Playing by the Golden Rule

Thursday, October 8, 2015

You survive or die by your real life experiences...when things happen that are out of your control, you either let these experiences get the best of you, or you "learn fast," adapt, survive and move on ever stronger. I’ll never forget how that lesson came up for Kimal when we had been in business for less than a year. We had bid and were awarded all the material on an all-wood apartment complex. Our margin was low, but if "everything went right," we stood to make a little profit. It was one of our first "big" jobs, and we aimed to do it dead right...Anyway, we were in the second month of framing. All roofs were on and sheeted, and the framing was substantially done and we'd just delivered the T-1-11 SYP siding. Lots and lots of wood on the job. And our exposure was at its highest. Even though that job was thirty five years ago, I believe the month’s "tab" was seventy or so thousand dollars. So the tenth of the month came and went, and no check. I called "Bill" (not his real name) and asked about the check (which we desperately needed to pay bills, payroll, etc.) He kind of arrogantly stated, "I've walked around, counted studs, plywood, etc., and looks like you charged me for way more material than I got!" Before I could say anything, he added, "You know what the Golden Rule is--don't you?" Again, before I could answer, he said, "Well Al, here's the way it works...He who has the Gold...Rules!! And I hold the Gold!!” And he left me hanging, speechless...and no check.

What would you have done in this situation? I went to my partner Kim and we put our heads together on how to collect our money. Kim had a very proactive approach. That night (and I think the next night or two), he went into the jobsite apartments when everyone was gone, and literally started counting studs, plywood, etc. (I think some of this was by flashlight, in the dark.) Afterwards he showed me his notes, and we compared those to the invoices charged...although it wasn’t an exact science, it was pretty obvious that this builder was wrong, and we could prove that the charges on the statement were accurate. In hindsight, I think he believed that as a new company, and probably desperate to get our money, we'd eventually give him a big fat discount, accept much less and move on.

Now, knowing for dead sure we were right, I went back to "Bill." I assured him that he did get everything he was invoiced for...and I expected our check by the following day, or we would "Do whatever we had to, in order to collect our money." He listened, shrugged, wrote a check in full and that was that. We even continued doing business and supplied the rest of the material, with "Zero" problems. Through that experience and other negative situations I guess "We Found Our Spine" pretty early on. It also served as a forerunner to putting in place an accurate Load check--getting signatures at the jobsite, etc. We learned that "doting i's” and crossing "t's" was critical. And today, with some customers and situations where material is not that well secured where we deliver it, we've gotten very good at taking pictures. In the case of large window orders, we take numerous pictures of the windows in our racks, with sizes, info showing, etc...Once on the job and placed around we take more pictures.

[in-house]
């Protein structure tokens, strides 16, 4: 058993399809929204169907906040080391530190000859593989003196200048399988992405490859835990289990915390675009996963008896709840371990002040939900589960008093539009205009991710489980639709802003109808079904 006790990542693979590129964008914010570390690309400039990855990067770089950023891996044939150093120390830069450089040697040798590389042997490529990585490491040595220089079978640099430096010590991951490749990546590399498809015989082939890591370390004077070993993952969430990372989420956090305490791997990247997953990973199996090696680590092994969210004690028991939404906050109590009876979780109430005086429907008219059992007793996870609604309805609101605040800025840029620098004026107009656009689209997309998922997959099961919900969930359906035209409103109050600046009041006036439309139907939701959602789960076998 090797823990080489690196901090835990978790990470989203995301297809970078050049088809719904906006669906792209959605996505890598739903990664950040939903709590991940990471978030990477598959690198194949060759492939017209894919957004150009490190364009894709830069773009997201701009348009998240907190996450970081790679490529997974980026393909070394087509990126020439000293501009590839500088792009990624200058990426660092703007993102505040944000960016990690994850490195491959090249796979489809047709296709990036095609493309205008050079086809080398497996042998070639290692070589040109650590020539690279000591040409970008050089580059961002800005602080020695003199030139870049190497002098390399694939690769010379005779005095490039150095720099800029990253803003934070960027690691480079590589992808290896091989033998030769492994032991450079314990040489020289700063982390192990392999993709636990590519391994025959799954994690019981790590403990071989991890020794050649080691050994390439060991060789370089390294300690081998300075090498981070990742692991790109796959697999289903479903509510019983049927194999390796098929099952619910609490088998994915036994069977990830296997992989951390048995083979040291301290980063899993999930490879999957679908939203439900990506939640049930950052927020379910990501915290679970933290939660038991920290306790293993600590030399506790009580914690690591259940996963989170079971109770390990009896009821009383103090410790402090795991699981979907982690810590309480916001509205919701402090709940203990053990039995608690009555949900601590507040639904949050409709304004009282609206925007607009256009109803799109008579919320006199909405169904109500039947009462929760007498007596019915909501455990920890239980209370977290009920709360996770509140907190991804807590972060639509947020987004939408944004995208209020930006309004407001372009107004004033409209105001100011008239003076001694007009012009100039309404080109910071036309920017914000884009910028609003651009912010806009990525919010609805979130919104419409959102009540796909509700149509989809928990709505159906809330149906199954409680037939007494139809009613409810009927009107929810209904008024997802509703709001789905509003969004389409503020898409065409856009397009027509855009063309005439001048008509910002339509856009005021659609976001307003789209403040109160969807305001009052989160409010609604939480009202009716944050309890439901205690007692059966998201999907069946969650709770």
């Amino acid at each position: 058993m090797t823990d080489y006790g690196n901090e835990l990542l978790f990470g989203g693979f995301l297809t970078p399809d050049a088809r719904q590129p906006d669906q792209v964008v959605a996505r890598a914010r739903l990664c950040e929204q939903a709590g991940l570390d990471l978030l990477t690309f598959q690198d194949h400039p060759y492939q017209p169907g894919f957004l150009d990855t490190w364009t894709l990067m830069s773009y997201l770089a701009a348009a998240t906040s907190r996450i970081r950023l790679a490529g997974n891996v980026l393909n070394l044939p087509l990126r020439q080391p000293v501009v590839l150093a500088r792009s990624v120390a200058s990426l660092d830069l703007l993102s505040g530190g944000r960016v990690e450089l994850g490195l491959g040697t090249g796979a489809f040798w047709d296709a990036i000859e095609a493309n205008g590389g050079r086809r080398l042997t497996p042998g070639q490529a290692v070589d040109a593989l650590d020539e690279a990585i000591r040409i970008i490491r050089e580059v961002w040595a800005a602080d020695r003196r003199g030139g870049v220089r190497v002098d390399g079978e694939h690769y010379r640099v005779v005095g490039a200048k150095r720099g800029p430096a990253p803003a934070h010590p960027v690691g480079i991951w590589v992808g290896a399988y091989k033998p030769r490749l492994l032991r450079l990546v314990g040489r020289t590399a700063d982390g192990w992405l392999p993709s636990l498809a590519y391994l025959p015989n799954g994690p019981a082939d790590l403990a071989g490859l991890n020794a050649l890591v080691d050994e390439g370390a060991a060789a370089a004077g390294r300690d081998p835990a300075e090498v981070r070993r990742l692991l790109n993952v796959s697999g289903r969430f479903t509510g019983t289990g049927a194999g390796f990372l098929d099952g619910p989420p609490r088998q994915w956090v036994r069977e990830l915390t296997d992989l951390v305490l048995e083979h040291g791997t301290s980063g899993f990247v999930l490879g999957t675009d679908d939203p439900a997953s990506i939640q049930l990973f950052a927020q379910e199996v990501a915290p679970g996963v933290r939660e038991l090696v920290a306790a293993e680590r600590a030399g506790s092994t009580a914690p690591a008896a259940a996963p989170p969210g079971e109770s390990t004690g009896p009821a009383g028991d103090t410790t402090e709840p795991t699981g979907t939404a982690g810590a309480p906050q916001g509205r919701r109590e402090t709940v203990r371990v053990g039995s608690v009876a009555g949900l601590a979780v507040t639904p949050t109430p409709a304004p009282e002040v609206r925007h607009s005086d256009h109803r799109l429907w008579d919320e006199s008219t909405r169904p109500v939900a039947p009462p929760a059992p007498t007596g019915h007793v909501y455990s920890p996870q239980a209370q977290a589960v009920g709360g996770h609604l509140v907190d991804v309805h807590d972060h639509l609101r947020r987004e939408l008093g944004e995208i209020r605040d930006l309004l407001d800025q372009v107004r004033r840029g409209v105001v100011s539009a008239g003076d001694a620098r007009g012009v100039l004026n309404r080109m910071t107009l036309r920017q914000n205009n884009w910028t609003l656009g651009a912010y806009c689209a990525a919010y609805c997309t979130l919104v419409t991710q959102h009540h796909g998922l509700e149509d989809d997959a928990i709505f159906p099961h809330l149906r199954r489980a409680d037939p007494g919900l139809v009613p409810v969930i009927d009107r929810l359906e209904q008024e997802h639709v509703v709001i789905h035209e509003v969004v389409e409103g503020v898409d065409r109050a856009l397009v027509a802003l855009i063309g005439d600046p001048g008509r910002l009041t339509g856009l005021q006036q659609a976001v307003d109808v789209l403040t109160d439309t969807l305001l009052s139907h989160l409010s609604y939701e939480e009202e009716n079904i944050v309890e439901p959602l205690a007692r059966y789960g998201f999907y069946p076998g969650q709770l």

It wasn't that long ago that a customer called us claiming "shortage" on some very expensive Andersen Windows and Doors. Judy Schell, our Window and Door Center manager, sent the builder a pdf file with all pictures. Didn't hear another word. I guess the lesson in all of this is--when these kind of very negative things happen, we can "React" and take some lumps, or "Pro-act" and deal with it in a way that we leave no doubt that we're doing it right. And we continue to learn and adjust to this day. Won't let the "Golden Rule" played by builders blindside us again.

And a short true story. "Hank," (not his real name) was a pretty good customer, building about twenty homes a year. However, often times when he paid his bill, he'd come in, check in hand, and then explain how he "took off" three sheets of plywood, six studs, etc. According to him they were “missing,” damaged or something, and the amounts were usually so small that we just rolled, readjusted the statement, and collected our money, albeit a bit short. Anyway, we realized that this had become a "habit" with "Hank." And we weren't having problems with anyone else. So one night, one of our folks (a yard foreman as I remember), on his own, kind of staked out some of "Hank’” jobs...from a distance, of course. Just before dark, "Hank" drove up in his pick-up truck, threw in a small amount of random material, went to another unfinished job, and did the same thing. He then drove to his house which had a large multi-car garage in the back. "Hank" raised the door, and guess what! The garage was slap full of stacks of studs, plywood, siding, etc. He was stealing from himself, and making us pay for the shortage!! When the next month’s Statement was due, sure enough he showed up, check in hand, and again explained some "shortages." We told him that he did in fact get all we billed him for...and furthermore, hinted that we knew what was going on! He wound up getting mightily "pissed!" (How dare we challenge his "Integrity?”!) Yet he paid in full, and soon, quit buying from us... End of that story.

Al E. Bavry, CEO, Kimal Lumber & Hardware 10/8/2015

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